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6 reasons why Infosys' shares jumped 11% on July 21

By Shivani Shinde
July 22, 2015 15:39 IST
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Along with a robust set of numbers, the management too sounded confident of its growth prospects

Infosys shares closed 11 per cent higher on the bourses, on Tuesday, as the company beat street estimates on top line, reported an in-line margin growth and upped its US dollar revenue forecast. Along with a robust set of numbers, the management sounded confident about its growth prospects.

Here are 6 reasons why the stock shot up:

Guidance

The street has always looked at Infosys results for guidance, considering Tata Consultancy Services (TCS) does not give one. It is after several quarters that the company actually upped its US dollar revenue guidance from 6.2-8.2 per cent in dollar terms to 7.2-9.2 per cent. However, the company maintained its constant currency guidance for the full year at 10-12 per cent in Indian rupees.
This also means that the company’s deal pipeline and growth prospects look much better.

Top line growth

Both in Indian rupees and US dollars, the revenue growth came in much better. At Rs 14,354 crore for the quarter, revenue growth of 7 per cent on a quarter-on-quarter basis was highest in last 15 years. In US dollar terms revenues grew 4.5 per cent. This was higher than competitor TCS, which reported dollar revenue growth of 3.5 per cent and a sequential growth of 6 per cent in Indian rupees.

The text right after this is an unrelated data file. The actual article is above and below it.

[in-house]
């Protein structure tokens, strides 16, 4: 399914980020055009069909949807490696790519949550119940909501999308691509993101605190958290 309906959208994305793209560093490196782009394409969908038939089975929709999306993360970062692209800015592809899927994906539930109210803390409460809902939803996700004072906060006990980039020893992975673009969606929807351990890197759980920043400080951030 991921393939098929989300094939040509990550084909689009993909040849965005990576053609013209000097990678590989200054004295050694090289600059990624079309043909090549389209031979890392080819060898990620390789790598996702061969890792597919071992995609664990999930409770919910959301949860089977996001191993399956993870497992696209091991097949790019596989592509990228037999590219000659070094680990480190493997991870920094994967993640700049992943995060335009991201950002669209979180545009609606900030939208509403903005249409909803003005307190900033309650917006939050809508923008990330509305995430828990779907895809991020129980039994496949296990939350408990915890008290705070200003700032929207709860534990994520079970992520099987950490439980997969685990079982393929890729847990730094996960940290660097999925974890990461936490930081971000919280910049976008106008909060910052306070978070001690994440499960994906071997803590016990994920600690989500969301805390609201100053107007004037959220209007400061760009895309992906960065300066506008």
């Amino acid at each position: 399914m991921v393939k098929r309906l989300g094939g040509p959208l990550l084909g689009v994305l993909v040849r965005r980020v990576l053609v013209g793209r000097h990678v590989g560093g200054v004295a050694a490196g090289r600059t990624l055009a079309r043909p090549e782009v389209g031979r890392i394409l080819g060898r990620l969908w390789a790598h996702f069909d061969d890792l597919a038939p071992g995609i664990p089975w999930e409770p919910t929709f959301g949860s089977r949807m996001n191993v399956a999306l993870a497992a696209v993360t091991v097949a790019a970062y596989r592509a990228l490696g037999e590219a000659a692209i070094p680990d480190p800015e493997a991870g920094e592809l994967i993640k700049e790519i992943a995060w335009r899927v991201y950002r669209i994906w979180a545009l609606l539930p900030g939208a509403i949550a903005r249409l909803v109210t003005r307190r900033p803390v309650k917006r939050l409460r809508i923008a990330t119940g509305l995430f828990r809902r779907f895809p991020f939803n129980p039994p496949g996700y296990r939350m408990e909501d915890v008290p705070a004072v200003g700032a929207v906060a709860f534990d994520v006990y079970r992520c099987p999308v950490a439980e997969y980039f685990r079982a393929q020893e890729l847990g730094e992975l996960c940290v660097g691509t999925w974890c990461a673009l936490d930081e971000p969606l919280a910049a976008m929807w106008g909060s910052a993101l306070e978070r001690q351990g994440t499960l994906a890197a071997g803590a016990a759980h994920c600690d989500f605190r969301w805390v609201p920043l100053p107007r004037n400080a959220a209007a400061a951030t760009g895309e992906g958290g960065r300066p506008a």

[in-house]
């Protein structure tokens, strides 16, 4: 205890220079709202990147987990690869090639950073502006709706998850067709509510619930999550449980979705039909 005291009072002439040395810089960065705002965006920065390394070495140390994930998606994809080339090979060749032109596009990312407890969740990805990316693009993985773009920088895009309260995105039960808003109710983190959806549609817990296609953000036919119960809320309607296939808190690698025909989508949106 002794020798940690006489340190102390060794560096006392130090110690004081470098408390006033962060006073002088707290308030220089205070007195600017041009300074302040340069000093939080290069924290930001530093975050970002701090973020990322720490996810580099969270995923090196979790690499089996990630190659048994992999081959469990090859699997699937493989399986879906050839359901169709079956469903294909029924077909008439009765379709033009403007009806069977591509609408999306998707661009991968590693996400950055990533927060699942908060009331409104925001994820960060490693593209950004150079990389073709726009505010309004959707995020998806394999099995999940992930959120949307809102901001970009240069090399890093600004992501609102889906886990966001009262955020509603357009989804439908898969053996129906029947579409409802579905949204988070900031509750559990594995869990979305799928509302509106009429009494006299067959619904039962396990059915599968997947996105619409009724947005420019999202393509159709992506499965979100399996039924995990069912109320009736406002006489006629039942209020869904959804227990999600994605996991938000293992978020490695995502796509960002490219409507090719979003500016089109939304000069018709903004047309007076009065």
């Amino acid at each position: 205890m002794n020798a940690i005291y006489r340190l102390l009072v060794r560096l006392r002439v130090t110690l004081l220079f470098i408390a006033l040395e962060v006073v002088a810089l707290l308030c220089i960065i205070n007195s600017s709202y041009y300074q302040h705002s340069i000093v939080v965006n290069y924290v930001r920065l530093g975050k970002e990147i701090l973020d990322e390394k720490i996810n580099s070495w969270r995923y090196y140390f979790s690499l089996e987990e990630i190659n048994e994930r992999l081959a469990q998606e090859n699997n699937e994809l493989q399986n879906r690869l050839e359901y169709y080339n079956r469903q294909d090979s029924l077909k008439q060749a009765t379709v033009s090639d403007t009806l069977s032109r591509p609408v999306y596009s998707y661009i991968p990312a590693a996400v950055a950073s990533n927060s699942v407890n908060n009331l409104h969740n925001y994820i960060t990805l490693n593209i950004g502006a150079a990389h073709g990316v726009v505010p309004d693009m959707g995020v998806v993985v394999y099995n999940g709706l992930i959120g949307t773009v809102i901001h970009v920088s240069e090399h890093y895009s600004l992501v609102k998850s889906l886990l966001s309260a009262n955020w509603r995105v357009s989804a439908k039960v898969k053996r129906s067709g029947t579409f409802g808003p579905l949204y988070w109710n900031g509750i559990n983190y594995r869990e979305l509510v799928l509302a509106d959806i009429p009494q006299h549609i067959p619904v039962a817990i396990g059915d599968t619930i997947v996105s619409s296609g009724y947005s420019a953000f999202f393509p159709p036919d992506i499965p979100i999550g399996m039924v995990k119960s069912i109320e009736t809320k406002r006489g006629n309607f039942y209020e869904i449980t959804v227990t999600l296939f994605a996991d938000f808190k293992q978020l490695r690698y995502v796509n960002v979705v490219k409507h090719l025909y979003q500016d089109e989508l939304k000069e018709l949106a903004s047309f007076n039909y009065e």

Growth came in better as the company managed to mine its large clients better. For instance, the largest client is now a $300 million account. It added two clients in the $200 million list.

Volume growth

Volume growth at 5.4 per cent was the highest in 19 quarters. This was also higher than TCS at 4.8 per cent.

Attrition

One key concern among investors and analyst was rising attrition. In the first quarter, however, Infosys managed to get it down to 14.2 per cent. This was at 23.4 per cent in June 2014 quarter. Though higher than the 13.4 per cent in the preceding quarter, on a year-on-year basis attrition was down 900 basis points.

The attrition numbers are better than TCS, which has seen it go up in the past few quarters. For the first quarter of FY16 attrition was at 15.9 per cent.

The other healthy parameter for Infosys was utilisation. It managed to pull it to 80.2 per cent (excluding trainees) and 75.7 per cent (including trainees).  Excluding trainees attrition was at 78.6 per cent in the preceding quarter.

Confident management

Since Vishal Sikka has taken over as the CEO, Infosys has been sounding confident, and with him at the helm of the company for a year now, the numbers too are looking better.

More importantly, Sikka’s transformation and focus on digital and platforms are now showing results along with the traditional business. For instance, the company won six large deals with a total contract value of $688 million.

Digital and automation

Unlike TCS, Infosys did not break its revenue from digital. However, Sikka too agreed that every deal has a digital component.

“All our work is digital,” he said. It also seems that its inorganic strategy in the digital space is working as it won 16 deals last quarter thanks to the Panaya acquisition. Almost 1,400 projects are using automation in an innovative way and around 30 projects are under implementation using Artifical Intelligence.

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Shivani Shinde in Mumbai
Source: source
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